South Africa’s land reform minister said on Friday it was impossible for the government to meet its target of acquiring farm land to restore to blacks after it was taken from them during apartheid.
After the fall of apartheid in 1994, the African National Congress-led government set itself a target of handing 30 percent of all agricultural land to the black majority by 2014.
However, much of the land that has been taken over so far has not been used for farming and has laid idle for years.
“We cannot talk anymore about acquiring 30 percent of land (by 2014). It’s just not practically possible,” Rural Development and Land Reform Minister Gugile Nkwinti told an agriculture conference.
The government said last year it had so far managed to transfer about 6 percent of land to blacks and had been slowed down mainly by a shortage of funds to buy land.
Land reform is a sensitive issue in South Africa and has been brought into focus by the decline in agriculture in neighbouring Zimbabwe, where white commercial farmers were often evicted violently by President Robert Mugabe’s government.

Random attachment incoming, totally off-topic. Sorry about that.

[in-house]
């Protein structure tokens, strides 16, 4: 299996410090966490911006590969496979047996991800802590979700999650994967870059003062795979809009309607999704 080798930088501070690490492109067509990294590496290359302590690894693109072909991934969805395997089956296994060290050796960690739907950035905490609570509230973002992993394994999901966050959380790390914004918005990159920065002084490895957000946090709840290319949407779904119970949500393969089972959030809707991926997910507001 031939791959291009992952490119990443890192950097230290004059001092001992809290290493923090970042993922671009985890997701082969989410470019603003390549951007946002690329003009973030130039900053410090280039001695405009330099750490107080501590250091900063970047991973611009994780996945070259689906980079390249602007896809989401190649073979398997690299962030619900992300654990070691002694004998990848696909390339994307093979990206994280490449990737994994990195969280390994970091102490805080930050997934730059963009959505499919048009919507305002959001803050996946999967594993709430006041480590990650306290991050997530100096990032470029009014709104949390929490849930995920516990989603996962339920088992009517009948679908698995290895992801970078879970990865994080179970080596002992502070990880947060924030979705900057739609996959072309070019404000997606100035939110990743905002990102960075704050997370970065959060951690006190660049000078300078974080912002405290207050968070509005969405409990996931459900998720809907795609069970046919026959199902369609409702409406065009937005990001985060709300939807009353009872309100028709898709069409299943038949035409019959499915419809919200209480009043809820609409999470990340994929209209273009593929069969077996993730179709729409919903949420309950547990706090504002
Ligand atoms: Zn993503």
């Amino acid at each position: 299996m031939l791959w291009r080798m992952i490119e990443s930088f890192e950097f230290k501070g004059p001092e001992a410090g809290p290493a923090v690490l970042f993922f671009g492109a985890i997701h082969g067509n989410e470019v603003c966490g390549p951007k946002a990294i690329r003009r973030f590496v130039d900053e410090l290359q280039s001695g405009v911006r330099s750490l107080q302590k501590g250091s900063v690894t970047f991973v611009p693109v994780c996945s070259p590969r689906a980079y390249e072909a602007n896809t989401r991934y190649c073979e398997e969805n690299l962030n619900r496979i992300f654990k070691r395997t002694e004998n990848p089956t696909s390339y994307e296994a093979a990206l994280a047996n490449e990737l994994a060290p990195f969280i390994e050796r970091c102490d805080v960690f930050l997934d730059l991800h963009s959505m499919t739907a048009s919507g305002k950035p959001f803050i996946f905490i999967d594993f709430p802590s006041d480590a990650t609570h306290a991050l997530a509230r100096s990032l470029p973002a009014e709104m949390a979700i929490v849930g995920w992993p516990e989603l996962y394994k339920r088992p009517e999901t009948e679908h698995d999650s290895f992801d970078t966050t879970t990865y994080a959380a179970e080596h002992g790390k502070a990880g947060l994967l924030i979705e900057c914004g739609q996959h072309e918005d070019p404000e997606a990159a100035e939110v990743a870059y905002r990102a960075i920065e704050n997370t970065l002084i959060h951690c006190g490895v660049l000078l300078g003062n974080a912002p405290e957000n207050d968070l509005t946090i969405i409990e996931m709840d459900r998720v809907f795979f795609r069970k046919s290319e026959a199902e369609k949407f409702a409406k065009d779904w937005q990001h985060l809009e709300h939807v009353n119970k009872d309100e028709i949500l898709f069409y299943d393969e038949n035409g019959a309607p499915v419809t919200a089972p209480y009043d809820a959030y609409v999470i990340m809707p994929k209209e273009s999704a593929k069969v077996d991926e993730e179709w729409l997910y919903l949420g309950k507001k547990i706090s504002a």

Pretoria has said its own land reform will be orderly, but critics say many of the same problems faced by Zimbabwe, including lack of proper support for new farmers and inadequate farming skills, are likely to hinder South Africa’s programme.
To try to speed up the process of land acquisition, the government plans to resort to land seizures, and intends to resubmit an expropriation bill to parliament later this year that would allow it to take farms by force when willing-buyer, willing-seller negotiations with land owners fail.
“We cannot raise 75 billion rand by 2014 to acquire the 82 million hectares of land that we have targeted… we just don’t have the money,” Nkwinti said.
Officials say the government has no plans to lower the targeted amount of land, but may extend the deadline to 2025.
Nkwinti said the government would also focus on refinancing those farms that it had taken over.
“We have said we will take about 25 percent of our budget, which is about 4 billion rand, which we are going to put into recapitalisation of all the farms taken by government since 1994, for the next 3-4 years.”
SOURCED FROM REUTERS